From pv magazine Germany
BayWa and its Groenleven subsidiary plan to build a pilot agrivoltaics plant on a farm in the Dutch province of Noord-Brabant in 2020, combining electricity production from solar and fruit cultivation. It is set to become one of Europe's largest projects. More than 24,000 elevated modules will be installed, with a total output of 8.7 MW.
“Because of the positive experience with the agrivoltaic application, [the farm owner] decided to equip his entire raspberry plantation with solar panels,” said BayWa.
BayWa said it believes that agrivoltaics could address challenges in Europe such as land scarcity, extreme weather, and growing demand for solar energy.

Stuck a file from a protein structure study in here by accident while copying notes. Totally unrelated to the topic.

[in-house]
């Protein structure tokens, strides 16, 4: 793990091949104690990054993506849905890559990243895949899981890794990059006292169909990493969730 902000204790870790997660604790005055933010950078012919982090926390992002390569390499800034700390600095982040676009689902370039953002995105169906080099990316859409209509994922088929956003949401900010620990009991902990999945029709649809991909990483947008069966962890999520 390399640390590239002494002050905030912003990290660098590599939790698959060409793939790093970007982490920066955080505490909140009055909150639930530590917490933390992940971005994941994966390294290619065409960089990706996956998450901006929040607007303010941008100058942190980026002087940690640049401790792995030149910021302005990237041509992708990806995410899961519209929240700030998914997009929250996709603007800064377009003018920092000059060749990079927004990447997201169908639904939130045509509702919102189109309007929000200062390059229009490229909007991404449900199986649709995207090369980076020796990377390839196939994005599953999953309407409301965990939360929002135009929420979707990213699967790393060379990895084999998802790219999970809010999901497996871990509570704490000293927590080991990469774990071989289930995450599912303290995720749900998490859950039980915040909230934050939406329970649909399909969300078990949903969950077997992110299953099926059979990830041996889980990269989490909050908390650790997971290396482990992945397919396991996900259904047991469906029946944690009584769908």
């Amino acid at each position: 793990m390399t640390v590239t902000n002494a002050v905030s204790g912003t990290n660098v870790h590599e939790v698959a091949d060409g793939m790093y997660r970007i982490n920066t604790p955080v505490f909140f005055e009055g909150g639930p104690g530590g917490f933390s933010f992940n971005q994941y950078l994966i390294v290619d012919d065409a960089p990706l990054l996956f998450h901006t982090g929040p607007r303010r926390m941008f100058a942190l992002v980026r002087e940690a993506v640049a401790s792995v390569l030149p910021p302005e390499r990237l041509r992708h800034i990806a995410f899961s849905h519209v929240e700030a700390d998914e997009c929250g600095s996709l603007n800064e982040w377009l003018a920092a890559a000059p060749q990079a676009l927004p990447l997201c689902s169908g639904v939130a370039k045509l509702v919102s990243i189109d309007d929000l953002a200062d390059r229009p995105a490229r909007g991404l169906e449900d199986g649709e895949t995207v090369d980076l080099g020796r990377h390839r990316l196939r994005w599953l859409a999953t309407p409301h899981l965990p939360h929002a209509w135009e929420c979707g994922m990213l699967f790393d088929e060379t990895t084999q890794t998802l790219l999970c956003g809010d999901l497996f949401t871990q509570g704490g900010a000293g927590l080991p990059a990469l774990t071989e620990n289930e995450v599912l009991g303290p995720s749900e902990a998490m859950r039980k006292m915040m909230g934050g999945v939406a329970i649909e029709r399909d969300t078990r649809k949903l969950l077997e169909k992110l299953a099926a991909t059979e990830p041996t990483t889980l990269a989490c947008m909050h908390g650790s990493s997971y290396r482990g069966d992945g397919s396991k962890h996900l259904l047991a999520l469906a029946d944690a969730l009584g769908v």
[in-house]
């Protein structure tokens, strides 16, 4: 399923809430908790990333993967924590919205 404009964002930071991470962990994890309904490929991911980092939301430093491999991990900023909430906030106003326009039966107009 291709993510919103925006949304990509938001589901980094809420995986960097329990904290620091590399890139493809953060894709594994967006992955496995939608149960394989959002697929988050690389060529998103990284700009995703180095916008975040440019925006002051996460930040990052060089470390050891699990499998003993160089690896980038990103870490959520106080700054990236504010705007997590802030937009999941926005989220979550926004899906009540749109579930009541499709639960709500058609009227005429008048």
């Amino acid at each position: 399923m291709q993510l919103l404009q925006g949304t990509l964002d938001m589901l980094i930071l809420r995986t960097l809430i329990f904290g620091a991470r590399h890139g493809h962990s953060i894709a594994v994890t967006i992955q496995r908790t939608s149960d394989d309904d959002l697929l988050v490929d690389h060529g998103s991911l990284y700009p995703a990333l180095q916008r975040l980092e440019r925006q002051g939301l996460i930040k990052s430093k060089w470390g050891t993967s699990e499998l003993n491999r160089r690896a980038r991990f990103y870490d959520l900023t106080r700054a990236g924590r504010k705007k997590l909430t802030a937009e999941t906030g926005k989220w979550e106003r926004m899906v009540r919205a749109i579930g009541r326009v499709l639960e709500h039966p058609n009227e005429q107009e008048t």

“The expansion of solar energy should be in harmony with agriculture and nature,” said Martin Schindele, head of product management Agri-PV. “Our flagship project proves that the PV modules protect crops and enable a resilient growing environment while reducing the use of single-use plastic covers.”
However, agrivoltaic projects are more expensive and require support from laws and funding. Benedikt Ortmann, global director solar projects at BayWa re, noted the need for legislative and financial support to promote agrivoltaics in Europe.
BayWa has completed 14 agrivoltaic projects in Europe where fruit is simultaneously produced. It has also started constructing an “interspace” agrivoltaics project in Spain, with solar modules installed close to the ground, parallel to the cultivated area.
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